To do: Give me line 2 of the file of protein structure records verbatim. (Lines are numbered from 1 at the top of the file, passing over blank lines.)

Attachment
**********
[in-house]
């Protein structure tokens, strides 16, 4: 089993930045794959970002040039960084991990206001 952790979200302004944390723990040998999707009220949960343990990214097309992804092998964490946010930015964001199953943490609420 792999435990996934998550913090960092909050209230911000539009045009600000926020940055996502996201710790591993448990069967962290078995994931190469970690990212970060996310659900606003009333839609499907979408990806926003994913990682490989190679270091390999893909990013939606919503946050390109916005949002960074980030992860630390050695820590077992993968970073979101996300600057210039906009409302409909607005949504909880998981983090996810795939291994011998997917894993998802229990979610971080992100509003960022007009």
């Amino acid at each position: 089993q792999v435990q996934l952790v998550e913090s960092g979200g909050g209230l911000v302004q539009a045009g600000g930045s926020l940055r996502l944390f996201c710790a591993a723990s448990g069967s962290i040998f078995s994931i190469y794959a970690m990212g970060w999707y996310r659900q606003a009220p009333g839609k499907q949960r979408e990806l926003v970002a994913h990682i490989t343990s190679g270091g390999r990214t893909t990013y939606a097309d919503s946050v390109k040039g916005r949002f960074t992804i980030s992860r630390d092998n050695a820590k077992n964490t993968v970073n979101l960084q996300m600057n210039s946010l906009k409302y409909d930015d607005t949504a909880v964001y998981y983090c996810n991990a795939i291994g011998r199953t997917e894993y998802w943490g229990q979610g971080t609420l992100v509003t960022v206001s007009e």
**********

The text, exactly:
């Protein structure tokens, strides 16, 4: 089993930045794959970002040039960084991990206001 952790979200302004944390723990040998999707009220949960343990990214097309992804092998964490946010930015964001199953943490609420 792999435990996934998550913090960092909050209230911000539009045009600000926020940055996502996201710790591993448990069967962290078995994931190469970690990212970060996310659900606003009333839609499907979408990806926003994913990682490989190679270091390999893909990013939606919503946050390109916005949002960074980030992860630390050695820590077992993968970073979101996300600057210039906009409302409909607005949504909880998981983090996810795939291994011998997917894993998802229990979610971080992100509003960022007009």